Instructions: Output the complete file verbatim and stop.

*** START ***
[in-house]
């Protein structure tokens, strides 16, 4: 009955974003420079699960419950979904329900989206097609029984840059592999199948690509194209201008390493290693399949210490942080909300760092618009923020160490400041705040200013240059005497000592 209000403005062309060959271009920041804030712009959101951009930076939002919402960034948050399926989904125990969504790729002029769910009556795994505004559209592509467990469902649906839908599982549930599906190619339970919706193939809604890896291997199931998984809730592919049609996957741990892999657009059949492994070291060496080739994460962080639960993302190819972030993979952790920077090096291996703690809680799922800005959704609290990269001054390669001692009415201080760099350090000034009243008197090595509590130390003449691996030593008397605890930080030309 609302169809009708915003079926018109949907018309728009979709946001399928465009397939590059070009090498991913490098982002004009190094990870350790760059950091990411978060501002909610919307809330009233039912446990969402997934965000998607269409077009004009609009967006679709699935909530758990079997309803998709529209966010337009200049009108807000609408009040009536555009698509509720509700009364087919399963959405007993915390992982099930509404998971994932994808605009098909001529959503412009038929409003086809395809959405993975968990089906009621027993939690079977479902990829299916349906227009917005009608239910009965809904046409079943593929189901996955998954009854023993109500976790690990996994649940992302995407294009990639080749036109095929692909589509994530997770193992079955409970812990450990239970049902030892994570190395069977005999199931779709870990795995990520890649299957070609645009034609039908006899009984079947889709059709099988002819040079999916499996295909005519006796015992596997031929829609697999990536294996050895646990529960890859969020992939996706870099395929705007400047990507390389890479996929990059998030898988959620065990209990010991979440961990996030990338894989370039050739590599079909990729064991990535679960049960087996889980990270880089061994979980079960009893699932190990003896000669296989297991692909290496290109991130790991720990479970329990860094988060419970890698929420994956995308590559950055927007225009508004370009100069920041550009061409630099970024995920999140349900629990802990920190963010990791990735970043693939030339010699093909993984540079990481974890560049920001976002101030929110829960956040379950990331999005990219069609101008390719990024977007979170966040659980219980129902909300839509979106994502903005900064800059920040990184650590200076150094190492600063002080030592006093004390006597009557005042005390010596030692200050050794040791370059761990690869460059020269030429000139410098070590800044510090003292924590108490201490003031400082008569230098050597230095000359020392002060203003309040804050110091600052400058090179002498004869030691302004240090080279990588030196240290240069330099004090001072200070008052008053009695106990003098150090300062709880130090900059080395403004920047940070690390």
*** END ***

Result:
[in-house]
């Protein structure tokens, strides 16, 4: 009955974003420079699960419950979904329900989206097609029984840059592999199948690509194209201008390493290693399949210490942080909300760092618009923020160490400041705040200013240059005497000592 209000403005062309060959271009920041804030712009959101951009930076939002919402960034948050399926989904125990969504790729002029769910009556795994505004559209592509467990469902649906839908599982549930599906190619339970919706193939809604890896291997199931998984809730592919049609996957741990892999657009059949492994070291060496080739994460962080639960993302190819972030993979952790920077090096291996703690809680799922800005959704609290990269001054390669001692009415201080760099350090000034009243008197090595509590130390003449691996030593008397605890930080030309 609302169809009708915003079926018109949907018309728009979709946001399928465009397939590059070009090498991913490098982002004009190094990870350790760059950091990411978060501002909610919307809330009233039912446990969402997934965000998607269409077009004009609009967006679709699935909530758990079997309803998709529209966010337009200049009108807000609408009040009536555009698509509720509700009364087919399963959405007993915390992982099930509404998971994932994808605009098909001529959503412009038929409003086809395809959405993975968990089906009621027993939690079977479902990829299916349906227009917005009608239910009965809904046409079943593929189901996955998954009854023993109500976790690990996994649940992302995407294009990639080749036109095929692909589509994530997770193992079955409970812990450990239970049902030892994570190395069977005999199931779709870990795995990520890649299957070609645009034609039908006899009984079947889709059709099988002819040079999916499996295909005519006796015992596997031929829609697999990536294996050895646990529960890859969020992939996706870099395929705007400047990507390389890479996929990059998030898988959620065990209990010991979440961990996030990338894989370039050739590599079909990729064991990535679960049960087996889980990270880089061994979980079960009893699932190990003896000669296989297991692909290496290109991130790991720990479970329990860094988060419970890698929420994956995308590559950055927007225009508004370009100069920041550009061409630099970024995920999140349900629990802990920190963010990791990735970043693939030339010699093909993984540079990481974890560049920001976002101030929110829960956040379950990331999005990219069609101008390719990024977007979170966040659980219980129902909300839509979106994502903005900064800059920040990184650590200076150094190492600063002080030592006093004390006597009557005042005390010596030692200050050794040791370059761990690869460059020269030429000139410098070590800044510090003292924590108490201490003031400082008569230098050597230095000359020392002060203003309040804050110091600052400058090179002498004869030691302004240090080279990588030196240290240069330099004090001072200070008052008053009695106990003098150090300062709880130090900059080395403004920047940070690390």